The heart participates but little in the malaria process. Apart from light grades of hypertrophy and degeneration of the myocardium with dilatation encountered in cachectics, there is no lesion positively determined to be due to malaria.
French writers (Duroziez, Lancereaux) have endeavored to show a connection between endocarditis and malaria , but the number of their observations is so small that they cannot be regarded as convincing.
The systolic murmurs not infrequently audible at the different orifices during the acute infection, and likewise later, together with the increase in heart dulness, are symptoms common to all feverish conditions accompanied by anemia. They are "accessory" symptoms. Rauzier and Fabre have occupied themselves with this question.
According to Fayrer, rheumatism is a frequent complication in
India, occurring most commonly in the natives, but also in foreigners, though endocarditis is not associated with it.
He observed in Europeans resident for a long time in Bengal a condition which he describes as asthenia cordis. This consists in an uncomfortable sensation in the region of the heart, that at times may become so irritating as to wake the patient from sleep during the night. It sometimes recalls angina pectoris. The heart dulness is increased, the pulse arhythmic, the respiration dyspneic.
Aortitis, with subsequent neuritis of the cardiac plexus and angina pectoris, has been described as an effect of malaria by Lancereaux. The stenocardiac paroxysms are manifested by sharp pain in the chest, radiating to the arms, a flow of saliva, and diuresis. The inflammation is localized, at the beginning, to the aorta, and in contrast to ordinary arteriosclerosis, commences in the tunica externa, from where it passes over to the cardiac plexus, producing the paroxysms of pain.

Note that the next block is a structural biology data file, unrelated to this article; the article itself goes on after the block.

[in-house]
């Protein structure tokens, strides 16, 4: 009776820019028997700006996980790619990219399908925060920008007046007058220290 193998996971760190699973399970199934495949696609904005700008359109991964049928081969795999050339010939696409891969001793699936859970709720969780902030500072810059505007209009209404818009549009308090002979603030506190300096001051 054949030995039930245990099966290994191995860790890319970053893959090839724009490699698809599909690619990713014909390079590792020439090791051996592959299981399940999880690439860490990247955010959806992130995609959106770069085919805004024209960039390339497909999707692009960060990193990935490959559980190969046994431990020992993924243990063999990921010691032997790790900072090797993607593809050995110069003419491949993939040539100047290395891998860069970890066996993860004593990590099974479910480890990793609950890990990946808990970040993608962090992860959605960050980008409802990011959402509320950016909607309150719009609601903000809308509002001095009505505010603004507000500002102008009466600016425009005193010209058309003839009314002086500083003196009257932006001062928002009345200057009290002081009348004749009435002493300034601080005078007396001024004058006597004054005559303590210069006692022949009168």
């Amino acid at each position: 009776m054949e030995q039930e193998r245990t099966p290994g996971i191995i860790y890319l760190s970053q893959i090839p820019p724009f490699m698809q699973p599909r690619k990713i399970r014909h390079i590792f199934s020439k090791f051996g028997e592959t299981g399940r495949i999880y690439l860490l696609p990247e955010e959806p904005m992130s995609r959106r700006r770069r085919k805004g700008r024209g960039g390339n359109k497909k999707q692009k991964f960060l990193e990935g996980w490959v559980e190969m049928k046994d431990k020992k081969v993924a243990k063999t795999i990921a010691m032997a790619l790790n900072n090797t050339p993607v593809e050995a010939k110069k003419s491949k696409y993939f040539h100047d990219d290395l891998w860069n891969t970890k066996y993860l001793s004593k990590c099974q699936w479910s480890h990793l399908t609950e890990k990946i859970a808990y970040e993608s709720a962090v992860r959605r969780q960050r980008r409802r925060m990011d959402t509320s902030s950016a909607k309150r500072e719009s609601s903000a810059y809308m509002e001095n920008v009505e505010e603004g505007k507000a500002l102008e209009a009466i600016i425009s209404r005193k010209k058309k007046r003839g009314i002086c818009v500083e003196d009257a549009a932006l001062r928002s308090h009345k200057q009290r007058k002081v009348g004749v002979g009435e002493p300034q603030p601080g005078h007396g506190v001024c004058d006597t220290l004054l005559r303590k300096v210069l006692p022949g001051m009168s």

When we consider that Lancereaux saw only two cases, both of which showed a narrowing of the coronary arteries, and in both of which the malaria preceded the aortic affection by many years, his conclusions give ground for skepticism, both in relation to the etio logic role of the malaria and the connection of the neuritis of the cardiac plexus with the stenocardia. Le Roy de Mericourt and Laveran both affirm that they have not observed a greater number of cases of angina pectoris in Algeria than in France; consequently they deny any connection between this affection and malaria.
We have already mentioned, in the discussion of cachexia, that phlebitis of different veins with subsequent thrombosis has been frequently seen in cachectics with advanced anemia. It occurs usually in veins of the lower extremities; less often in those of the arms and the neck. Pyelothrombosis has likewise been observed, even though rarely; also cardiac thrombi.